Silver Lining of EU's Woes Euro-Zone Crisis Presents Opportunity for Greater Unity
With the EU mired in crisis, strong leadership from European capitals is more important than ever. Unfortunately, the bloc is suffering from a leadership void. But the euro-zone crisis presents an opportunity to overhaul the EU's institutions -- if leaders are willing to seize it.
Germany recently marked the 20th anniversary of its unification. The anniversary recalls a time of heady optimism about European integration when far-sighted leaders like then-German Chancellor Helmut Kohl and then-French President Francois Mitterand spearheaded the creation of the European Union on the heels of German unity.
Today, the outlook for Europe's future is decidedly pessimistic. The crisis in the euro zone has laid bare a few disquieting facts: European leaders lack the ambitious vision that once propelled continental integration, states no longer see European interests as parallel to national interests and the EU's political and economic institutions are inadequate to the challenges of economic and monetary union. There is a paradox at the heart of Europe's conundrum: Even as the European appetite for integration reaches its nadir, the best solution to the crisis may be greater unity.
With the EU mired in crisis -- from demonstrations in French streets to Irish bank bailouts -- strong leadership from European capitals is more important than ever. Unfortunately, the EU suffers from a leadership void. Rather than stepping up to the plate on behalf of the union, however, national leaders are focused on appeasing domestic constituencies. In Brussels, no Jacques Delors promises to emerge.
This lack of high-level political direction reflects in part a generational shift. In the wake of World War II, Europeans embraced integration in the belief that national interests were best served by alignment with the European community. The euro crisis has caused many -- especially in the larger and more powerful member states -- to rethink this equation. Publics increasingly perceive the EU as more detrimental than beneficial to their domestic concerns. Younger European citizens, with no memory of the bloody conflagrations that engulfed Europe last century, view integration with greater skepticism than their parents did. As politics across the EU become renationalized, supranational visions focused on Brussels are giving way to greater inter-governmentalism, centered on relations among national capitals.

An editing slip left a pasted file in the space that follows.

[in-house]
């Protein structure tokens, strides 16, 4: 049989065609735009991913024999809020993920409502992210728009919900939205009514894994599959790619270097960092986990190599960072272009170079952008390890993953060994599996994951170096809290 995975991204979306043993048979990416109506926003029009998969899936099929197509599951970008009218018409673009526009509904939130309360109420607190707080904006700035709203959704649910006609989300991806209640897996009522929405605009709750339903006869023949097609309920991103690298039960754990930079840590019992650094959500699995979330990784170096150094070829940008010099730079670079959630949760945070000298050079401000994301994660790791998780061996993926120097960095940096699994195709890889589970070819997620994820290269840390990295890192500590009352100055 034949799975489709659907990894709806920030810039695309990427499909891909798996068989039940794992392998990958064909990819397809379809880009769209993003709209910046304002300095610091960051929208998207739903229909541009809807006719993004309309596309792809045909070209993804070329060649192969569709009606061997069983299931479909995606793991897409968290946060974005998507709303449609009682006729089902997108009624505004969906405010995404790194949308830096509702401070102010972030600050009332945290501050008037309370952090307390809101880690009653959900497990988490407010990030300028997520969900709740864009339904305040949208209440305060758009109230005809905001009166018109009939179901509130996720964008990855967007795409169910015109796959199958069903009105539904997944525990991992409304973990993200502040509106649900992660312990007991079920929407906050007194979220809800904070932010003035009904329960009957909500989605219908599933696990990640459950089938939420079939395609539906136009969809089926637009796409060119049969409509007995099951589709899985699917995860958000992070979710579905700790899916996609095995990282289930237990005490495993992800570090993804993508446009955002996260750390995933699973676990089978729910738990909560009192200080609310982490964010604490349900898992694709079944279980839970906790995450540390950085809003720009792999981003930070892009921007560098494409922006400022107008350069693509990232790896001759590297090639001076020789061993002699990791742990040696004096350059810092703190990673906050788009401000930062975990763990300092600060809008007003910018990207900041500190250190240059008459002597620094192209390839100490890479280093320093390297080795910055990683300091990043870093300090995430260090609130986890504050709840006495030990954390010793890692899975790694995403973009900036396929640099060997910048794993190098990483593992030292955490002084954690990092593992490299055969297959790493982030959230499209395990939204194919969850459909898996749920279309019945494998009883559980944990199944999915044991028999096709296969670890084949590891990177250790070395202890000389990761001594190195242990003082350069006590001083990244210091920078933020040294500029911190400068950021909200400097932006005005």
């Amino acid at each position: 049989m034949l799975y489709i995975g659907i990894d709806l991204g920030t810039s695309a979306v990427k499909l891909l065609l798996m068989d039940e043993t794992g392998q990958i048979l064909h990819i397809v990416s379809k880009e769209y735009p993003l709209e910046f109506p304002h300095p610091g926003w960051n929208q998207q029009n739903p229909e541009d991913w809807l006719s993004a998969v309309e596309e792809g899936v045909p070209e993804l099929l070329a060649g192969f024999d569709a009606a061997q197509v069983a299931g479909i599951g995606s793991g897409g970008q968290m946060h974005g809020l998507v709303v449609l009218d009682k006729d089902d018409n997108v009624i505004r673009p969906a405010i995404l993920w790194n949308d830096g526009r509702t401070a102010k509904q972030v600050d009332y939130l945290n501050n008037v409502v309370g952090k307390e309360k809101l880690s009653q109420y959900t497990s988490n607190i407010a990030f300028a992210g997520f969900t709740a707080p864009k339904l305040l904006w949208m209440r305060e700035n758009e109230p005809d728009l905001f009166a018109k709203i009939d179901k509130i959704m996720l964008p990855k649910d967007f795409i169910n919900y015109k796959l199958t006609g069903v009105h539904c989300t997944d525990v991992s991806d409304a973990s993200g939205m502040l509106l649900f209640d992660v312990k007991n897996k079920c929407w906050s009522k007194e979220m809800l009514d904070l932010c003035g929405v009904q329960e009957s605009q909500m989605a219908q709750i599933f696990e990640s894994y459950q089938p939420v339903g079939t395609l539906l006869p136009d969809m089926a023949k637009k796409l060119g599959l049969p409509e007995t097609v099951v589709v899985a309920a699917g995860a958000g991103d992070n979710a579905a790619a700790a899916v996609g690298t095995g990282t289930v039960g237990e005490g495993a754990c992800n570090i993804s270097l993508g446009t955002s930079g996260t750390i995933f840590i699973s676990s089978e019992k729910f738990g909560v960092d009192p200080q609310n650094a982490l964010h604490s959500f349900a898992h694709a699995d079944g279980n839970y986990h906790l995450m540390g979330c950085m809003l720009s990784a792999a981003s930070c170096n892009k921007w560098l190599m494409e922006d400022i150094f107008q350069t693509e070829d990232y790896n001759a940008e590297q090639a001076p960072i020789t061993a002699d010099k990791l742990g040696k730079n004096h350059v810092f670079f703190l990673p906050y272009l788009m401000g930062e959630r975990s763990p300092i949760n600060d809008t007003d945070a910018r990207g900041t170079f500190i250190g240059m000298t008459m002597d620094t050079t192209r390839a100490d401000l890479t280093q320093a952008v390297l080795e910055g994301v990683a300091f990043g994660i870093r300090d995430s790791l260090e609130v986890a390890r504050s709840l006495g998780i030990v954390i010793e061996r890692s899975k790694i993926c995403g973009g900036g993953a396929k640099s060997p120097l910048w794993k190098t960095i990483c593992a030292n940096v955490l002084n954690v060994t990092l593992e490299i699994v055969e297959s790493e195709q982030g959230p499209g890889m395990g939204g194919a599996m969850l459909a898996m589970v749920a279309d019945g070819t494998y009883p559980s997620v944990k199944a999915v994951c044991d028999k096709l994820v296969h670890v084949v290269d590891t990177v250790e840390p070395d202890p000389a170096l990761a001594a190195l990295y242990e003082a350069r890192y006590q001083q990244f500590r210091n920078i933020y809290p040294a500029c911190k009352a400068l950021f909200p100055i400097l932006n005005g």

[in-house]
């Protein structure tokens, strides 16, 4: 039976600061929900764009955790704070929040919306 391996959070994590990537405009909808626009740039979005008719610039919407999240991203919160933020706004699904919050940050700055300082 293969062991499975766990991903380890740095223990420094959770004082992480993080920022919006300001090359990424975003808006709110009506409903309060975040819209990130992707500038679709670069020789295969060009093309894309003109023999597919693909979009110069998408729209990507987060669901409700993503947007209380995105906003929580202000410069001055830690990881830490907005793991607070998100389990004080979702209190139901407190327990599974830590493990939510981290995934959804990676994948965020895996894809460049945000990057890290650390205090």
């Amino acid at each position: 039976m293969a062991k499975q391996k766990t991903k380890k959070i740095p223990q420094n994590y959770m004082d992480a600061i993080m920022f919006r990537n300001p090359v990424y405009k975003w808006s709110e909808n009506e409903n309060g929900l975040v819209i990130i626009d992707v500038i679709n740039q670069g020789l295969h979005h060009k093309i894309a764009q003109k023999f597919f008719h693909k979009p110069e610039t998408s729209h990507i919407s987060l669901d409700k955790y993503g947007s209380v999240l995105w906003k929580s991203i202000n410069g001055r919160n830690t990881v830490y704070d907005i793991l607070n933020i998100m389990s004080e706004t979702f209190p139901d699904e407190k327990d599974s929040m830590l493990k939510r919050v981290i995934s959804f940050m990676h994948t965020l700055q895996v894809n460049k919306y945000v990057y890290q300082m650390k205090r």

Germany, long the motor of European integration, has soured on the EU. As popular attitudes and elite priorities shift from their formerly pro-EU stance, Germany can no longer be counted on to subordinate its narrow national interests to broader EU concerns. It has begun to act, in short, like a normal country. The present rift in Franco-German relations -- and the fraught relationship between German Chancellor Angela Merkel and French President Nicholas Sarkozy -- further complicates effective responses to the euro zone crisis.
Meanwhile, the EU's political and economic institutions have been exposed as woefully inadequate. The Maastricht Treaty of 1992, which created the EU, envisioned that economic and monetary union could proceed regardless of complementary development of strong European political institutions. The ultimate result was the emergence of a hybrid oddity, a monetary union without a political union, in which monetary and fiscal policy were effectively divorced. The euro zone crisis has unmasked the flaws in this model.
Crisis as Opportunity
Herein lies the silver lining of Europe's recent woes. Historically, the greatest advances in European integration -- from the European Coal and Steel Community to the Single European Act -- have been spurred by crises. The euro zone crisis similarly presents an opportunity -- if leaders are willing to seize it -- to overhaul the EU's institutions of political and economic governance.
If the needed reforms do not occur, the European project is more likely to stall than come apart. It is difficult to envision the rise of significant economic and political (much less strategic) competition within Europe. But absent a renewed sense of purpose, clearly defined goals, and a greater commitment from national leaders and publics, distrust for integrationist schemes will persist. Growing national divergences in economic models and performance increase the prospects for a multi-speed Europe, in which ad hoc subgroupings of EU member states pursue cooperative arrangements when convenient.
While not dire, such an outcome would be unfortunate, with global implications reaching far beyond Brussels. A united EU is a stronger and more capable global actor than individual European nations. The collective force of EU soft power on important global governance issues -- from climate change to foreign aid to nonproliferation -- is substantial. The world benefits from an EU that speaks with a unified voice, and that is capable of following through on its commitments.
As the world's most advanced project of regional integration, the EU is an important model for other regions. Its experience shows that neighbors with a long history of war can successfully unify and pool sovereignty within common institutions, delivering a substantial peace (as well as economic) dividend. As other regions embark on their own journeys toward integration, the EU is a crucial beacon -- guiding with both the inspiration of success and the wisdom of hard lessons learned.